Published: March 1, 2012
The more I speak to software vendors, IT, and end-users about socially enabled applications, the more apparent the absence of some ISVs from the social conversation has become. It's not just that some companies don't have social applications as of yet. Many show no signs, make no announcements, or give no inkling of social features in their products.
Generally, support for social features in applications seems to break down into three categories - those that have a lot, those that have a little, and those that have none and are quiet about it. Many large ISVs, such as Microsoft, SAP, Salesforce, and IBM have made very visible investments in social tools across their enterprise applications. So have many mid-market ISVs - Ektron comes to mind - and there is an increasing number of startups in the socially enabled applications space. The number of companies that have some social tools and are planning more is also on the rise.
These companies are responding not only to changing demographics, business climate, and management behavior but to direct customer demand. IT and end-users are no longer just asking for these tools. They are expecting them just as they expect browser interfaces and security features.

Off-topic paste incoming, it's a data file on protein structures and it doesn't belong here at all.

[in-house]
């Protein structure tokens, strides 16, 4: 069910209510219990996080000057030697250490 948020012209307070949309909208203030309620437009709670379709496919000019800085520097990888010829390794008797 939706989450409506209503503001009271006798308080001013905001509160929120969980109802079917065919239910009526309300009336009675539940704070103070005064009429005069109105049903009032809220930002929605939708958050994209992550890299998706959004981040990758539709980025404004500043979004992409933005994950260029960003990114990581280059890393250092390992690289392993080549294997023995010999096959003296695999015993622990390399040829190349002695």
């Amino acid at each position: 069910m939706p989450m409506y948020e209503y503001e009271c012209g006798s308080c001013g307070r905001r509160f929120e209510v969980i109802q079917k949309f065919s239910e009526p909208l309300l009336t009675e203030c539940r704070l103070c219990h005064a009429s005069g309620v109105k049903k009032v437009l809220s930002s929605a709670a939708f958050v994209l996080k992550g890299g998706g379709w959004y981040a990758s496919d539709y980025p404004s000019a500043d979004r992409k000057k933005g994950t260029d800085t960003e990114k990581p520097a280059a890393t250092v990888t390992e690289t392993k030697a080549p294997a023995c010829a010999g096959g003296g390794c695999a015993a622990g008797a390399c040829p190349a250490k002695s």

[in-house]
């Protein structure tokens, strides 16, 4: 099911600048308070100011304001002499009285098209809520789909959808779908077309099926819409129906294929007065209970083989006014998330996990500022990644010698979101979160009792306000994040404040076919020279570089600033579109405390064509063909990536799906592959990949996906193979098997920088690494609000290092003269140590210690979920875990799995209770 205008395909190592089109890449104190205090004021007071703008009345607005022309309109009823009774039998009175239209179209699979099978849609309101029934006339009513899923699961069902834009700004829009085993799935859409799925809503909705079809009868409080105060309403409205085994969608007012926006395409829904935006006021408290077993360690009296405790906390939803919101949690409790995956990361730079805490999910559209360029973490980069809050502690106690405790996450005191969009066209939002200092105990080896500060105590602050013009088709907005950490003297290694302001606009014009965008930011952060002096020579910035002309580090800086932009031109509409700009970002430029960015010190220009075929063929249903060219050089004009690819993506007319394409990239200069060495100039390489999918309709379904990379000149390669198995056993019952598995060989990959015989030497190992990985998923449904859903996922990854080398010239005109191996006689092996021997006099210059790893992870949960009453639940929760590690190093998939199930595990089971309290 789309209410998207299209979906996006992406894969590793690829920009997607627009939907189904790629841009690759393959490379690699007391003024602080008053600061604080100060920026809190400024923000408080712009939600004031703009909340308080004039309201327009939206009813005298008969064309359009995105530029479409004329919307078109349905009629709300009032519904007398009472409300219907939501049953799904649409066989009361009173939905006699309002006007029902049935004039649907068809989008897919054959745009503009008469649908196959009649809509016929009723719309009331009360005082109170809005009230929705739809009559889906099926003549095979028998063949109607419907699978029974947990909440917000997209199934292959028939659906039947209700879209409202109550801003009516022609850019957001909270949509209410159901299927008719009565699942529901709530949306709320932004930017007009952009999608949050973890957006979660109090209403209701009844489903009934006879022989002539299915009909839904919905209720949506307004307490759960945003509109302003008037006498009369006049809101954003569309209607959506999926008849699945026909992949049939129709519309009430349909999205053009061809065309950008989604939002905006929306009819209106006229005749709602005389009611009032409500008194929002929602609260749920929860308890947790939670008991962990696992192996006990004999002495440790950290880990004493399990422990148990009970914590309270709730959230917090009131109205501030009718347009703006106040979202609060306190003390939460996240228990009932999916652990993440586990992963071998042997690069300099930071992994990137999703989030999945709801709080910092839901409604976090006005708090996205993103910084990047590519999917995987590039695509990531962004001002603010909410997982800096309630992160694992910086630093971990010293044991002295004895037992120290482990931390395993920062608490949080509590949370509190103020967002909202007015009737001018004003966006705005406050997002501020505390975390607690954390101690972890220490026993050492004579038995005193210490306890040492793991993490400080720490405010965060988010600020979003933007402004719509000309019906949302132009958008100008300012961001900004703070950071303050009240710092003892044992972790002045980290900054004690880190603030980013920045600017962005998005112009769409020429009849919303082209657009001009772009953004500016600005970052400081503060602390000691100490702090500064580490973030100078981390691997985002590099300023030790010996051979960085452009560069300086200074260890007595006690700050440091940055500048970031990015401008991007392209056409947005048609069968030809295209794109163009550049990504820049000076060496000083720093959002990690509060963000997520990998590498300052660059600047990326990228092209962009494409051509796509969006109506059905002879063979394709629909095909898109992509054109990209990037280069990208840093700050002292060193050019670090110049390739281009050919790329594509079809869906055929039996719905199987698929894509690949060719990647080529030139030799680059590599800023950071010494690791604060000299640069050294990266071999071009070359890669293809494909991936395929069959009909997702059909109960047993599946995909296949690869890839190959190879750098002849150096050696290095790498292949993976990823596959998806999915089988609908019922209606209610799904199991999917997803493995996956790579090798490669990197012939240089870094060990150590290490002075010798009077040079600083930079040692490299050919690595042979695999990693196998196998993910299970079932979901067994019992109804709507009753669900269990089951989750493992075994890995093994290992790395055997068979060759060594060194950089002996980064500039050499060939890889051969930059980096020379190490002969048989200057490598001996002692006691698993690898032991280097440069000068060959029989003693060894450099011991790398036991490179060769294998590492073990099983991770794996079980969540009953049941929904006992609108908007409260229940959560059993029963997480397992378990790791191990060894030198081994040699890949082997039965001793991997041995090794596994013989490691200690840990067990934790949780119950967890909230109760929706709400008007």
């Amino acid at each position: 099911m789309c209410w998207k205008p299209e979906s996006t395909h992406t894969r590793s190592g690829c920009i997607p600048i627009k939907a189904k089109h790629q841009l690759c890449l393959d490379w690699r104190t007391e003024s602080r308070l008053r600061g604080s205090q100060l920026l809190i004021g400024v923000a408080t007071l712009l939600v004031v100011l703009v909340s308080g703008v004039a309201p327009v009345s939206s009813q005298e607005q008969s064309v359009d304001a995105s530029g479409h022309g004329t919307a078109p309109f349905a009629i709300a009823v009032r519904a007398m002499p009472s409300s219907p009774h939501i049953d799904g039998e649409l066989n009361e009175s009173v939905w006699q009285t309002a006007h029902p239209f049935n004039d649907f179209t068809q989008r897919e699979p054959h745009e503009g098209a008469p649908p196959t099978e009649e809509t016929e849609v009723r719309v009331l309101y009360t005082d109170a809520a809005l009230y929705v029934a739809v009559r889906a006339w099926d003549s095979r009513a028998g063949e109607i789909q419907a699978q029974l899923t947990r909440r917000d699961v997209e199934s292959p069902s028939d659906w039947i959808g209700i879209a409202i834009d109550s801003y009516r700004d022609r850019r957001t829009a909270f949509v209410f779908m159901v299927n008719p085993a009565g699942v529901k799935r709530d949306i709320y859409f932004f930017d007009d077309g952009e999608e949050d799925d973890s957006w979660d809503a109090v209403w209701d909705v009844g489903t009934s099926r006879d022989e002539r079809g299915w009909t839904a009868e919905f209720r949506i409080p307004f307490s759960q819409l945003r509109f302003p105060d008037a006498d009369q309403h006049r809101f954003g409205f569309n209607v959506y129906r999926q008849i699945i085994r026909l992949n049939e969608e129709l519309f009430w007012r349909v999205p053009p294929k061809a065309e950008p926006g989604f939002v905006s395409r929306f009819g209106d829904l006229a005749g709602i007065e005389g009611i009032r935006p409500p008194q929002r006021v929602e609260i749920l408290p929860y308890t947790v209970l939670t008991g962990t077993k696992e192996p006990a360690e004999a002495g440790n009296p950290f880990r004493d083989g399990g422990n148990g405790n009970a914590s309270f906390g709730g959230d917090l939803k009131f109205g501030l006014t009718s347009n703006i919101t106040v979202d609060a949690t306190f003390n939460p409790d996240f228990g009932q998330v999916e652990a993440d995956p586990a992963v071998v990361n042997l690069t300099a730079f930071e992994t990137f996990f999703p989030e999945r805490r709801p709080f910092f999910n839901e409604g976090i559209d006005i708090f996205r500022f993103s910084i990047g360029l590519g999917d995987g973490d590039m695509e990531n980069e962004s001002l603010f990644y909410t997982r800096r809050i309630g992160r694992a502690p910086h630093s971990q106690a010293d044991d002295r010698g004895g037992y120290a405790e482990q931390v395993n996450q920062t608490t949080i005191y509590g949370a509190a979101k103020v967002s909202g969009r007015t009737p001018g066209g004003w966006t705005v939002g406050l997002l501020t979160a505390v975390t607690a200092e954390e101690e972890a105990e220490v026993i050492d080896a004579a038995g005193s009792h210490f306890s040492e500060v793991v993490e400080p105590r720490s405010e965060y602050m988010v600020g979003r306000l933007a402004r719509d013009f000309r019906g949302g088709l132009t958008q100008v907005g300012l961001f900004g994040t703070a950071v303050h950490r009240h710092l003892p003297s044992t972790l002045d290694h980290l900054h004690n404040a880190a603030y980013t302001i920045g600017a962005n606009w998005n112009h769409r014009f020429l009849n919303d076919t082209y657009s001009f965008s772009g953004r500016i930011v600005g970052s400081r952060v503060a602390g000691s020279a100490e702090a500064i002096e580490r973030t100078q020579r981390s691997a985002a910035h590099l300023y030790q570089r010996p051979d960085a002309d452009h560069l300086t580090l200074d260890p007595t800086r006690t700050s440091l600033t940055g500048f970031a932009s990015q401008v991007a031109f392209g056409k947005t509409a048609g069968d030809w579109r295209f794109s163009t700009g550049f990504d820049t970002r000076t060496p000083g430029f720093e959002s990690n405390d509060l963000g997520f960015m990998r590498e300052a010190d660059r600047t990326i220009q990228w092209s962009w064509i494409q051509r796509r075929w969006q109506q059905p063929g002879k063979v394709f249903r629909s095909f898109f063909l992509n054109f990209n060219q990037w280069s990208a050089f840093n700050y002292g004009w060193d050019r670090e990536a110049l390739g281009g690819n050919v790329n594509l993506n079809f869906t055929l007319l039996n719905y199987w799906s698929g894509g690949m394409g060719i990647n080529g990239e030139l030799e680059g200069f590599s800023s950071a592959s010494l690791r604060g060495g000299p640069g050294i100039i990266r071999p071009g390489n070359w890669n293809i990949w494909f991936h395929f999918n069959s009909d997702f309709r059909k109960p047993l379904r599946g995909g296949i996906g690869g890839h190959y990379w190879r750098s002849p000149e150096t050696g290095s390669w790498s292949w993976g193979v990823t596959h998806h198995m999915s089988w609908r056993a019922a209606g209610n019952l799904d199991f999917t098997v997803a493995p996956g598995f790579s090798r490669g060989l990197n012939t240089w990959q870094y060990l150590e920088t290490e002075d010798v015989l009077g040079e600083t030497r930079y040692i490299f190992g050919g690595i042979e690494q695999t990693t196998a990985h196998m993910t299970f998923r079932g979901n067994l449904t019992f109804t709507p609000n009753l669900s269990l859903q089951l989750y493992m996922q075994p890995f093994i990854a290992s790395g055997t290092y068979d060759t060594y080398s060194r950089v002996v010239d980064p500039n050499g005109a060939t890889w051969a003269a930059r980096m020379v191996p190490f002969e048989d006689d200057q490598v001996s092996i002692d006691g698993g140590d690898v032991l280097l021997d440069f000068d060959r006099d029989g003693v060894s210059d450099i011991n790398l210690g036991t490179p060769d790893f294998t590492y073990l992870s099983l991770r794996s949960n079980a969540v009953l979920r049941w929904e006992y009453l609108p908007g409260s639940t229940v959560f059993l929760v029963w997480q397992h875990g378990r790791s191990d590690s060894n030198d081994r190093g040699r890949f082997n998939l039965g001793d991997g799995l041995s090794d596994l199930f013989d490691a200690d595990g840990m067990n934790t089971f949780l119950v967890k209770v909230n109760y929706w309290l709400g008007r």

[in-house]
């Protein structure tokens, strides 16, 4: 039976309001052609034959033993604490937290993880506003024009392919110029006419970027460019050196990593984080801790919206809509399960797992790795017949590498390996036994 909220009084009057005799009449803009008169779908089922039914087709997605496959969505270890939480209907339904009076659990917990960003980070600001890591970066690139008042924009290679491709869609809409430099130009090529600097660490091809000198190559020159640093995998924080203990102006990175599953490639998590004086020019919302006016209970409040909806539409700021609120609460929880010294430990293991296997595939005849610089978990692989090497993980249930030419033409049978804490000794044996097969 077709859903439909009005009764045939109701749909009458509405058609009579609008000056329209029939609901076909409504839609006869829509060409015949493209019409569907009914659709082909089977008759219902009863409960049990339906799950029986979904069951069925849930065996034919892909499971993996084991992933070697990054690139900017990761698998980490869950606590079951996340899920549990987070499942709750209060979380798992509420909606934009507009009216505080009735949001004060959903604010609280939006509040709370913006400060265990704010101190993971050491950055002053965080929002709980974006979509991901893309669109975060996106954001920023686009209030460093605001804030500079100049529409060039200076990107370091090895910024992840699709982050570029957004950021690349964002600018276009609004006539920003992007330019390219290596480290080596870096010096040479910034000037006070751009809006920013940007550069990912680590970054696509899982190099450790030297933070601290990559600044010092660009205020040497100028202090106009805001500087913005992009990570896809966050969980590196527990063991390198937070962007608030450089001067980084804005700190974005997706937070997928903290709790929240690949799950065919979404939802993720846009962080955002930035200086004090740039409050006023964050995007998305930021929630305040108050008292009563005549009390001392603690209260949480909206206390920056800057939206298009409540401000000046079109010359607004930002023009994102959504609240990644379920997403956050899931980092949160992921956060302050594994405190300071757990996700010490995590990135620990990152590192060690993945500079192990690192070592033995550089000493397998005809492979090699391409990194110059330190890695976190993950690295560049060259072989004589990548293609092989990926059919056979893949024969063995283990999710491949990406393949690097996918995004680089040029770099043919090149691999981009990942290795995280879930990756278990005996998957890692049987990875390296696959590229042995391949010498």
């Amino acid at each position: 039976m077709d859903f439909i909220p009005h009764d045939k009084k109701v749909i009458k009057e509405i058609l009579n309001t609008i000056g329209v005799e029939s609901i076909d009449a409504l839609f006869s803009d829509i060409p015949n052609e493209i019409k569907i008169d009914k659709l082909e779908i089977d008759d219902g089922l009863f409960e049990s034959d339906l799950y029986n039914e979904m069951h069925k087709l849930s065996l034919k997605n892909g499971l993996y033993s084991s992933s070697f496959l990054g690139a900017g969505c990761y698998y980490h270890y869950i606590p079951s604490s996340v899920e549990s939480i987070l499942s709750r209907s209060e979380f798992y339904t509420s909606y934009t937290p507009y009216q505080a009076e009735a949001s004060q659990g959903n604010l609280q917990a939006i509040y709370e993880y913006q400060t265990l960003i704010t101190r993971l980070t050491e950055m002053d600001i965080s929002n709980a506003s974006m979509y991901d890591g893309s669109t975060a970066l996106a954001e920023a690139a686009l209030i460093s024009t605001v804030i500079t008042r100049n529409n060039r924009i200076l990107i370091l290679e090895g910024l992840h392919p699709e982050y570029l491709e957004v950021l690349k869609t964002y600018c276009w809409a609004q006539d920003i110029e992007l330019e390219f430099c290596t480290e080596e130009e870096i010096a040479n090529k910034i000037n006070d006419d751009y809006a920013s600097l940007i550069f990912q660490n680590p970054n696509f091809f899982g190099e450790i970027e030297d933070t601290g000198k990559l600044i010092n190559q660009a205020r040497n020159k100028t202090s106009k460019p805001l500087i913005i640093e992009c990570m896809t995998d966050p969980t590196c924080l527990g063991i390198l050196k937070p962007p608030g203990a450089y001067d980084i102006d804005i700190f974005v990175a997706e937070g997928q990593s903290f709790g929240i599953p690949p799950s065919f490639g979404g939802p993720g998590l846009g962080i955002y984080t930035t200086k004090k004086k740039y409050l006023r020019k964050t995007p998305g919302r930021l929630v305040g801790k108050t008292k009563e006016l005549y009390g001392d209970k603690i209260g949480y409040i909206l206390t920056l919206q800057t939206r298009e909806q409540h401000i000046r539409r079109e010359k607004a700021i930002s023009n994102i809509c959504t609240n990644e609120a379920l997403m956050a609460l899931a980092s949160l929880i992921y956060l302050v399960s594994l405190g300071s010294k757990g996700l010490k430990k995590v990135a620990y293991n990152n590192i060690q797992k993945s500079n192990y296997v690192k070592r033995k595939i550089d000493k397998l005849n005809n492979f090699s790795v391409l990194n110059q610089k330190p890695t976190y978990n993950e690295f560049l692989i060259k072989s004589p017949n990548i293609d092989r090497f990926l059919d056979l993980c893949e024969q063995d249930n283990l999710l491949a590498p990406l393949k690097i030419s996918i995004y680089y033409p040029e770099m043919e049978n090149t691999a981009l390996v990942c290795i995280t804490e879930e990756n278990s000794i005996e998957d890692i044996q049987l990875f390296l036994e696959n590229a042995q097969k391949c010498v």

So, where are the rest of the software developers? What are they hearing or not hearing from customers that make them slow to implement social products and features? Are they so far removed from customers that they aren't able to hear the social clamor at all?
The software industry is undergoing one of the most radical changes since the introduction of the browser. Open source software projects and startups in the social space are popping up everywhere. The OpenSocial API - which is being supported by a number of ISVs including IBM and the Apache Shindig project - are making it easier to embed social features in all types of applications. Users want it. IT wants it. Why are some ISVs missing from the party?
Enquiring minds want to know.
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